With the progressive lifting of lockdown restrictions more businesses are starting to reopen on our high streets. However, remaining social distancing requirements means that special arrangements will need to remain in place to ensure a further spike in infections is avoided. This is likely to include the need to facilitate appropriate queueing outside premises. Where businesses have their own forecourts, they are free to make appropriate arrangements according to their own requirements. Where they do not have their own forecourts, measures may need to be put in place on the highway.

The Council is keen to do everything that it can to enable businesses to put measures in place to protect their customers and the general public. In this context it is content for businesses to mark out spacing on the footway and put up relevant signage provided certain guidelines are followed.


  1. Before undertaking any measures, it is recommended that businesses contact their local Business Improvement District (BID) or equivalent organisations within their town centres to ensure actions are coordinated and complementary and that best practice is shared. If there is no such organisation the Council’s Town Centres Team can be reached at:
  2. Businesses should also consider available guidance and advice published by the government, the Health and Safety Executive or other relevant groups or bodies. The Council has signposted some of this guidance at
  3. When designing a scheme, consider both the needs of your business and the impact on the wider area. Think not only about your customers, but those that walk past it to get elsewhere. Also look at what neighbours have done and take account of that wherever possible. You may, additionally want to discuss your ideas with them.
  4. Also consider the needs of those guests with disabilities when laying out and running your queueing system. This will include those who are wheelchair dependent or visually impaired and other guests who may not understand the concept of queuing or are unable to queue for any length of time.
  5. Make sure that any design relates well to how your premises is currently laid out, for example if you have two entrances consider a one way in, one way out arrangement.
  6. Any measures should be temporary and easily removed or modified to reflect a phased approach to the lifting of lockdown restrictions or their possible re-imposition.
  7. Measures should be the minimum necessary to create a clear and simple guide for customers.
  8. Where there is potential confusion or congestion consider stewarding, especially if you need to manage the number of patrons in your premises at any one time. ‘Do not join the queue’ signs may be appropriate if you are expecting to get very busy.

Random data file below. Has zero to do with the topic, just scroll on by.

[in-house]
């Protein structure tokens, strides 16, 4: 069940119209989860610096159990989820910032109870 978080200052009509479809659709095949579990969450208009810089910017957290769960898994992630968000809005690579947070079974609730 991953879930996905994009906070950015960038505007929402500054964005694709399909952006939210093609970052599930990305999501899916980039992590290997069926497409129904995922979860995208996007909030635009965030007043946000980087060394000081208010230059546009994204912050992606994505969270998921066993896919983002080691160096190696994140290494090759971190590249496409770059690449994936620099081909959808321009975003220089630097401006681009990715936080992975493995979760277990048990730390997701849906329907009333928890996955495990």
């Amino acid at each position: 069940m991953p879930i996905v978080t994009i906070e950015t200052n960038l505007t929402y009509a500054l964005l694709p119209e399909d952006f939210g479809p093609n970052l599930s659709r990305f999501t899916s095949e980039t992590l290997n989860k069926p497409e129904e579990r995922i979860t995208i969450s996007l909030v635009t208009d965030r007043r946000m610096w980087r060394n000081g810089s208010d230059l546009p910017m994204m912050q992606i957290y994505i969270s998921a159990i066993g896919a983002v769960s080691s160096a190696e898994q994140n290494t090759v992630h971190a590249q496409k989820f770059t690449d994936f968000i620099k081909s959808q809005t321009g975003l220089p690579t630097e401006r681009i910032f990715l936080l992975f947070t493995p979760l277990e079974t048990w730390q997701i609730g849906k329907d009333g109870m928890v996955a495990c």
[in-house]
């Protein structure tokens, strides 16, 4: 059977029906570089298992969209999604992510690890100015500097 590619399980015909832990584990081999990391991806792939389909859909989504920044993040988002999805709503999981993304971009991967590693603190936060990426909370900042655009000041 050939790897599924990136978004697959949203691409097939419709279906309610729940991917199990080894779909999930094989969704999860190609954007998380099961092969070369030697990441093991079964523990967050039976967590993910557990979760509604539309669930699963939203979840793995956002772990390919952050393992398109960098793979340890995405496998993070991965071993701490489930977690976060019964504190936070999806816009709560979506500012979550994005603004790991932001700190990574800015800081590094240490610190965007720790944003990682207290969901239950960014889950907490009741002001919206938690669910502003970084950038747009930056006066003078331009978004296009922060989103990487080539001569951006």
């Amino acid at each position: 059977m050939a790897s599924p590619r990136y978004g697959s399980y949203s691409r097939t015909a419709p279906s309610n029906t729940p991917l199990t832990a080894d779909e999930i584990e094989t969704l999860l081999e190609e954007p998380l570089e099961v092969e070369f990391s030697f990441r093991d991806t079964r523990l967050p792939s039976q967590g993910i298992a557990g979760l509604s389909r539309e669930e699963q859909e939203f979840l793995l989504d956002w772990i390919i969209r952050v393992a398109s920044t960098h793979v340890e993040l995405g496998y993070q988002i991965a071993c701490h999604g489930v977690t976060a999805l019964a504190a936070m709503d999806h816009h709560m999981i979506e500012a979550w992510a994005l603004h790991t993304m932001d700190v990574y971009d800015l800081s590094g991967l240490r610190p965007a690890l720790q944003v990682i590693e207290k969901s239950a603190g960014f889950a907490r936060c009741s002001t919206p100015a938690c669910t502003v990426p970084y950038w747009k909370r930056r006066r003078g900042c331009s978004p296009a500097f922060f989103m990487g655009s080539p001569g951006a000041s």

9. Measures should not create slip or trip hazards – tape and signage should be firmly stuck down on the footpath and, where likely to be walked on, should have a rough rather than smooth surface. The Council will not accept any liability for injuries or damage resulting directly from any measures you undertake on the highway.
  10. ‘A’ boards or temporary barriers for the mounting of signs and/or enclosure of areas should be avoided – use existing structures and street furniture wherever possible. Where barriers are used, they should be weighted to prevent being blown over and moved inside after closing.
  11. Measures must not cause damage to any highway asset including paving surfaces and street furniture. All due care should be taken when mounting and removing interventions.
  12. Queueing areas should currently maintain a least a two metre distance around them where practically possible (see note 7) to allow for the flow of pedestrians. When measuring this, account should be taken of access, loading and parking arrangements, existing street furniture including bus shelter and temporary obstructions such as permitted market stalls.
  13. You should seek to ensure that queuing areas run parallel to your shop front in a single line and do not encroach on the frontages of adjacent premises.
  14. You should inspect your measures regularly – at least once a day – to ensure they remain in place and do not cause a hazard to the general public.
  15. The Council will continue to cleanse the highway. Although all due care will be taken, the Council will not be liable for any damage to temporary measures resulting from the carrying out of its normal activities.

If you have any questions or queries, please email the Council at Transport&

Further guidance on other relevant aspects will be issued shortly.